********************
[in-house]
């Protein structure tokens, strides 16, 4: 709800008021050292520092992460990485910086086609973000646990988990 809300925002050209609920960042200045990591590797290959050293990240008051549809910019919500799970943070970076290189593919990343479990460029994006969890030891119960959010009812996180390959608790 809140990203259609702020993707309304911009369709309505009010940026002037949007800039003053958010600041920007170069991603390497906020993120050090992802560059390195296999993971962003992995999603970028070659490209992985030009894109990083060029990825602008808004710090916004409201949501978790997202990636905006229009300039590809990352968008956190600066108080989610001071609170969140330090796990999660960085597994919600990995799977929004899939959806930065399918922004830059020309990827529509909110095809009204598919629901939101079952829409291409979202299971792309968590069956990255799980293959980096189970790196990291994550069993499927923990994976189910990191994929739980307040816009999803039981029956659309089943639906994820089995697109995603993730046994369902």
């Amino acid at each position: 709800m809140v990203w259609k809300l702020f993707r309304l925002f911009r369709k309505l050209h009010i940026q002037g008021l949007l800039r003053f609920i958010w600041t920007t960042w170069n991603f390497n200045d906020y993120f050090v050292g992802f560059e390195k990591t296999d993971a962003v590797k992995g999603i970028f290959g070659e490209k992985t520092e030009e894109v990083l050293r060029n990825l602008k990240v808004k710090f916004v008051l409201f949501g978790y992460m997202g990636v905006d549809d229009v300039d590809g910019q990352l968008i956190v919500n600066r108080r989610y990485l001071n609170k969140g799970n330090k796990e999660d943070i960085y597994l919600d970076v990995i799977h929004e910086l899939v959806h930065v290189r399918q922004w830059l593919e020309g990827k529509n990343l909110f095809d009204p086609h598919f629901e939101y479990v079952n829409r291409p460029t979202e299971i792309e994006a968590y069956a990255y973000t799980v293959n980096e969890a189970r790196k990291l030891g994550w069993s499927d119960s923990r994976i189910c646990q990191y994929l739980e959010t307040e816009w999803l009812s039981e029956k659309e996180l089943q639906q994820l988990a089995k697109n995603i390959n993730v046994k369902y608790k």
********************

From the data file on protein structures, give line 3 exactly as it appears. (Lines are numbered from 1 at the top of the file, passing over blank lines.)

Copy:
């Amino acid at each position: 709800m809140v990203w259609k809300l702020f993707r309304l925002f911009r369709k309505l050209h009010i940026q002037g008021l949007l800039r003053f609920i958010w600041t920007t960042w170069n991603f390497n200045d906020y993120f050090v050292g992802f560059e390195k990591t296999d993971a962003v590797k992995g999603i970028f290959g070659e490209k992985t520092e030009e894109v990083l050293r060029n990825l602008k990240v808004k710090f916004v008051l409201f949501g978790y992460m997202g990636v905006d549809d229009v300039d590809g910019q990352l968008i956190v919500n600066r108080r989610y990485l001071n609170k969140g799970n330090k796990e999660d943070i960085y597994l919600d970076v990995i799977h929004e910086l899939v959806h930065v290189r399918q922004w830059l593919e020309g990827k529509n990343l909110f095809d009204p086609h598919f629901e939101y479990v079952n829409r291409p460029t979202e299971i792309e994006a968590y069956a990255y973000t799980v293959n980096e969890a189970r790196k990291l030891g994550w069993s499927d119960s923990r994976i189910c646990q990191y994929l739980e959010t307040e816009w999803l009812s039981e029956k659309e996180l089943q639906q994820l988990a089995k697109n995603i390959n993730v046994k369902y608790k």